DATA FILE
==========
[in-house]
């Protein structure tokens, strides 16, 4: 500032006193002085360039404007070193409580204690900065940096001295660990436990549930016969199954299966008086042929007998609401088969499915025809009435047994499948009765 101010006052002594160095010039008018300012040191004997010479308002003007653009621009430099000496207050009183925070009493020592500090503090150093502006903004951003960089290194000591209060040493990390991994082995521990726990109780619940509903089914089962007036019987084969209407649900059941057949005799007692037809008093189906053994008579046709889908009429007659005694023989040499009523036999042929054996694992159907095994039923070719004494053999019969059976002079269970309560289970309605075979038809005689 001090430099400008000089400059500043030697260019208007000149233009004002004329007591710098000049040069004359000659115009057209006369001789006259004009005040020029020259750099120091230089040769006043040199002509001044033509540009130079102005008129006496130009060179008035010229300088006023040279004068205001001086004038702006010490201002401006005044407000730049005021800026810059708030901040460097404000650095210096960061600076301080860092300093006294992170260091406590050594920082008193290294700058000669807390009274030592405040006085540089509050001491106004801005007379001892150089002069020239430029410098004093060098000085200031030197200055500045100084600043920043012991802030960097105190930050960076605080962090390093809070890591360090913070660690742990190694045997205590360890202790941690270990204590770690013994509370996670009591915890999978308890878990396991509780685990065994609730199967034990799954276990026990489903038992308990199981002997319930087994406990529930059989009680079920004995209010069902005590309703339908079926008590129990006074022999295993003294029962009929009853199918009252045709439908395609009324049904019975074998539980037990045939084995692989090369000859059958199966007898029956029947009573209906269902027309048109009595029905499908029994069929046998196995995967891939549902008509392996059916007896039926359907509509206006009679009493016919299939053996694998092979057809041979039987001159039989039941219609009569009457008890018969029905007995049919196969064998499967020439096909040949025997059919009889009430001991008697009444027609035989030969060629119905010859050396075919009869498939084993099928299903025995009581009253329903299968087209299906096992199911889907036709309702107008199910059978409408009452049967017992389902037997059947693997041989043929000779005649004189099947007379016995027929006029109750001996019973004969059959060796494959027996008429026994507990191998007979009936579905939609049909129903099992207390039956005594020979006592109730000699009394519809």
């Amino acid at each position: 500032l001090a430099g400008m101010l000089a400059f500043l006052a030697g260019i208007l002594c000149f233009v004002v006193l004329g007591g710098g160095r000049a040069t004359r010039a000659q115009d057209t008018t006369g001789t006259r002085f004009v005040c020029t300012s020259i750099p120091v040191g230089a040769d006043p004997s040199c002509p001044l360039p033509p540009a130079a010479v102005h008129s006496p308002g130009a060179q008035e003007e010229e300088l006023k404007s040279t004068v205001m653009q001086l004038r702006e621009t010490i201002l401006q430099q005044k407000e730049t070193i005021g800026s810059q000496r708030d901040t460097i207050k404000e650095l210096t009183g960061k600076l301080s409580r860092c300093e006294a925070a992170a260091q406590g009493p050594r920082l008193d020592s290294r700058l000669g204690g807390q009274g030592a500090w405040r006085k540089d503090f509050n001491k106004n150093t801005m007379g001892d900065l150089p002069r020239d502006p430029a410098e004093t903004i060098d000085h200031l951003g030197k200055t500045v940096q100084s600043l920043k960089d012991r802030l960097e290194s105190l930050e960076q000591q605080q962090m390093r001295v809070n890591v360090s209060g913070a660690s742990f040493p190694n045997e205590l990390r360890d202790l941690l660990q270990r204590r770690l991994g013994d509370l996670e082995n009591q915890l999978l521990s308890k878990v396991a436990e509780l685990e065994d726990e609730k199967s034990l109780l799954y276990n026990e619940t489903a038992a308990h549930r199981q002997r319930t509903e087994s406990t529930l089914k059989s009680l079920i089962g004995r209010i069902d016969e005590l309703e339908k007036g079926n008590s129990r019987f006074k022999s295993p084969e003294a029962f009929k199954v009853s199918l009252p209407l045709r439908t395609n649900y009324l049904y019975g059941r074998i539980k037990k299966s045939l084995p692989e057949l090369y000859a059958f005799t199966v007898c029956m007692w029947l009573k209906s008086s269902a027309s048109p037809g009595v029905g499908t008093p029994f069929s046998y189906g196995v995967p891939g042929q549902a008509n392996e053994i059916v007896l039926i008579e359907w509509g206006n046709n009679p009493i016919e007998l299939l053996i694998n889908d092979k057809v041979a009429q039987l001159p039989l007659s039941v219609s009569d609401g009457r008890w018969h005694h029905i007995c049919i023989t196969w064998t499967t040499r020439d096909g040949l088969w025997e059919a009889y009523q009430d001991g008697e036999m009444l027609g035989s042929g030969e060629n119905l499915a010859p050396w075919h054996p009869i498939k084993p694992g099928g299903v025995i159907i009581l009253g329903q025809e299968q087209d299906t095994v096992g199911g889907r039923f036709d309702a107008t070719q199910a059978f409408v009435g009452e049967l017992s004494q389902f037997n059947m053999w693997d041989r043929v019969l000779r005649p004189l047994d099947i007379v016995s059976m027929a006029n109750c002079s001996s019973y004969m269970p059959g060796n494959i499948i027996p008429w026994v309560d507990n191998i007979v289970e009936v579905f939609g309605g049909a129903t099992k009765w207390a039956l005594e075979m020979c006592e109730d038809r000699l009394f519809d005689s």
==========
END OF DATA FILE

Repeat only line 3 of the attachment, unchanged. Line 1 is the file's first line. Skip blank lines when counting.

């Amino acid at each position: 500032l001090a430099g400008m101010l000089a400059f500043l006052a030697g260019i208007l002594c000149f233009v004002v006193l004329g007591g710098g160095r000049a040069t004359r010039a000659q115009d057209t008018t006369g001789t006259r002085f004009v005040c020029t300012s020259i750099p120091v040191g230089a040769d006043p004997s040199c002509p001044l360039p033509p540009a130079a010479v102005h008129s006496p308002g130009a060179q008035e003007e010229e300088l006023k404007s040279t004068v205001m653009q001086l004038r702006e621009t010490i201002l401006q430099q005044k407000e730049t070193i005021g800026s810059q000496r708030d901040t460097i207050k404000e650095l210096t009183g960061k600076l301080s409580r860092c300093e006294a925070a992170a260091q406590g009493p050594r920082l008193d020592s290294r700058l000669g204690g807390q009274g030592a500090w405040r006085k540089d503090f509050n001491k106004n150093t801005m007379g001892d900065l150089p002069r020239d502006p430029a410098e004093t903004i060098d000085h200031l951003g030197k200055t500045v940096q100084s600043l920043k960089d012991r802030l960097e290194s105190l930050e960076q000591q605080q962090m390093r001295v809070n890591v360090s209060g913070a660690s742990f040493p190694n045997e205590l990390r360890d202790l941690l660990q270990r204590r770690l991994g013994d509370l996670e082995n009591q915890l999978l521990s308890k878990v396991a436990e509780l685990e065994d726990e609730k199967s034990l109780l799954y276990n026990e619940t489903a038992a308990h549930r199981q002997r319930t509903e087994s406990t529930l089914k059989s009680l079920i089962g004995r209010i069902d016969e005590l309703e339908k007036g079926n008590s129990r019987f006074k022999s295993p084969e003294a029962f009929k199954v009853s199918l009252p209407l045709r439908t395609n649900y009324l049904y019975g059941r074998i539980k037990k299966s045939l084995p692989e057949l090369y000859a059958f005799t199966v007898c029956m007692w029947l009573k209906s008086s269902a027309s048109p037809g009595v029905g499908t008093p029994f069929s046998y189906g196995v995967p891939g042929q549902a008509n392996e053994i059916v007896l039926i008579e359907w509509g206006n046709n009679p009493i016919e007998l299939l053996i694998n889908d092979k057809v041979a009429q039987l001159p039989l007659s039941v219609s009569d609401g009457r008890w018969h005694h029905i007995c049919i023989t196969w064998t499967t040499r020439d096909g040949l088969w025997e059919a009889y009523q009430d001991g008697e036999m009444l027609g035989s042929g030969e060629n119905l499915a010859p050396w075919h054996p009869i498939k084993p694992g099928g299903v025995i159907i009581l009253g329903q025809e299968q087209d299906t095994v096992g199911g889907r039923f036709d309702a107008t070719q199910a059978f409408v009435g009452e049967l017992s004494q389902f037997n059947m053999w693997d041989r043929v019969l000779r005649p004189l047994d099947i007379v016995s059976m027929a006029n109750c002079s001996s019973y004969m269970p059959g060796n494959i499948i027996p008429w026994v309560d507990n191998i007979v289970e009936v579905f939609g309605g049909a129903t099992k009765w207390a039956l005594e075979m020979c006592e109730d038809r000699l009394f519809d005689s």